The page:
Monday, March 23, 2009

The Most Profitable Banking Practice

While reading Eliot Spitzer's continuing effort to excoriate Goldman Sachs over their involvement in the AIG bailout, I came across a sentence that precisely sums up my feelings towards these bailouts that started with Henry Paulson and George W. Bush and is continuing with Tim Geithner and Barack Obama.

What continues to be fundamentally disappointing is that the "too big to fail" institutions continue to absorb enormous sums of taxpayer support without either demonstrating the genuine need for such support or altering their behavior after receiving it.

As I say every time I post something about this subject, I can't stand bailouts. But I understand the desire by the federal government to save the economy because it saves peoples jobs and keeps smaller businesses from being turned into debris from any potential financial supernova caused by the explosion of a big bank. This continues to be the rationale given for saving big corporate institutions that claim to be doing poorly.

But even after trillions now in federal help to giant private industries, credit is still tight, and unemployment continues to grow. Why have their business practices not changed? Because they don't have to. The bailout money has been one no-strings-attached handout after another, because our government still trusts the experience and decision-making ability of existing CEO's to deliver the most efficient outcome. But it's not in the interest of the powerful executive to create a better economy for everyone; it's only in his interest to make money for his company. And about the most efficient way to generate skrill is not to spur innovation or streamline production but rather to stick your hand out in Washington D.C. and beg. Goldman Sachs just made $10 billion in just one day, October 3, 2008, when the Troubled Asset Relief Program was signed into law. The only work put into that was done by whoever was in charge of financial reporting. Screw investment banking. The real money's in bailouts.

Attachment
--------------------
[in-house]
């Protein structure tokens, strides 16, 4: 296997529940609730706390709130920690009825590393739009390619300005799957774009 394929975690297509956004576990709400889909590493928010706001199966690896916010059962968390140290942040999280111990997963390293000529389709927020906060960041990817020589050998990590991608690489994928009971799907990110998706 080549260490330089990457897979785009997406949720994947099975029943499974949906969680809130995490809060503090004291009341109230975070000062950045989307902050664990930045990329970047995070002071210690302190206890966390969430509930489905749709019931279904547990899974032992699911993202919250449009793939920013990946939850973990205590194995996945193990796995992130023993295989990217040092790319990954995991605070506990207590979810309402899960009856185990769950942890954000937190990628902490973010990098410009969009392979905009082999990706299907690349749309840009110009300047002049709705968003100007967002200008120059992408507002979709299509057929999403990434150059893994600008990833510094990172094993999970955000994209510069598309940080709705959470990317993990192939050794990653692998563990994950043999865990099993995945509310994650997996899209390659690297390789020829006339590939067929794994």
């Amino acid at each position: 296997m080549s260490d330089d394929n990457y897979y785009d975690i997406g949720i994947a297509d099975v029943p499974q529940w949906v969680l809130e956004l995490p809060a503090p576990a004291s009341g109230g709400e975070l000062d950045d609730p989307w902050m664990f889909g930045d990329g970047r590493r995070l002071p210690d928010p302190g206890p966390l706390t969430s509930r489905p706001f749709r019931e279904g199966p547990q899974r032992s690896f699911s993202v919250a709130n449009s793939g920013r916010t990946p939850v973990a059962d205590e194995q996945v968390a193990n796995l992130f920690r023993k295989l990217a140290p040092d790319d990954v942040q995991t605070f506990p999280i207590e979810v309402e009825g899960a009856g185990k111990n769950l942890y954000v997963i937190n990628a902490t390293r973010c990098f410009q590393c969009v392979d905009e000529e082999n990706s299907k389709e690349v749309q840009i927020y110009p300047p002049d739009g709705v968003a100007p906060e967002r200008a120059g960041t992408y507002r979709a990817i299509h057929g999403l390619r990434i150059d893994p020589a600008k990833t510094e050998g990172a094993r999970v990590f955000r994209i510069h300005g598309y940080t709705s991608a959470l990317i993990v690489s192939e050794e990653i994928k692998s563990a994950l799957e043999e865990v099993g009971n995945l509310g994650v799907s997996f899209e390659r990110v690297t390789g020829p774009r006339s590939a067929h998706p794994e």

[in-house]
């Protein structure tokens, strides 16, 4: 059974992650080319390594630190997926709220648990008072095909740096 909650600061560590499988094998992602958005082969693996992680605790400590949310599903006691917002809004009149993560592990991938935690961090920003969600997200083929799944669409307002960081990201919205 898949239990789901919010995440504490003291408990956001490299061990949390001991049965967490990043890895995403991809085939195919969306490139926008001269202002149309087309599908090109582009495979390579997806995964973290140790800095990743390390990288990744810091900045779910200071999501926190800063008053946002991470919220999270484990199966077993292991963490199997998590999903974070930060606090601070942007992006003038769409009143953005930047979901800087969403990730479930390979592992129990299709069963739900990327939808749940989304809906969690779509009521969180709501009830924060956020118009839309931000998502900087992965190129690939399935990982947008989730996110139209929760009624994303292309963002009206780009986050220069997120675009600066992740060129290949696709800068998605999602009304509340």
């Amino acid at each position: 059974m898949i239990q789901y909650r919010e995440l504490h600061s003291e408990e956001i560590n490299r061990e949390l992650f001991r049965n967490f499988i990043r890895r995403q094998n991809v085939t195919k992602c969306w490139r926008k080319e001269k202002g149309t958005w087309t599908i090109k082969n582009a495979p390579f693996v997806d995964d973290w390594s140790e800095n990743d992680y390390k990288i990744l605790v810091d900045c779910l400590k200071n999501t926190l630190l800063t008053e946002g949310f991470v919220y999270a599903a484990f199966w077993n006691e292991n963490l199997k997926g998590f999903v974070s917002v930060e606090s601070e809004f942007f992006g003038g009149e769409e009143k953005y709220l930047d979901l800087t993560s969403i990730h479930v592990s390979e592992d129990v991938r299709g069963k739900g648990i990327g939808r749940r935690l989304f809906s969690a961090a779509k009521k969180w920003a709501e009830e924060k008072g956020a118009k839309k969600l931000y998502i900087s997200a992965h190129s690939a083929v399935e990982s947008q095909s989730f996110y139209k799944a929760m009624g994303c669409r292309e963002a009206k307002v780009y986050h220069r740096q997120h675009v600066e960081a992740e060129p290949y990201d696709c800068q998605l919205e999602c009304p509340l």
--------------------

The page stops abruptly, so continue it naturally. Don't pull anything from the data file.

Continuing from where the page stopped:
A note on honest math:

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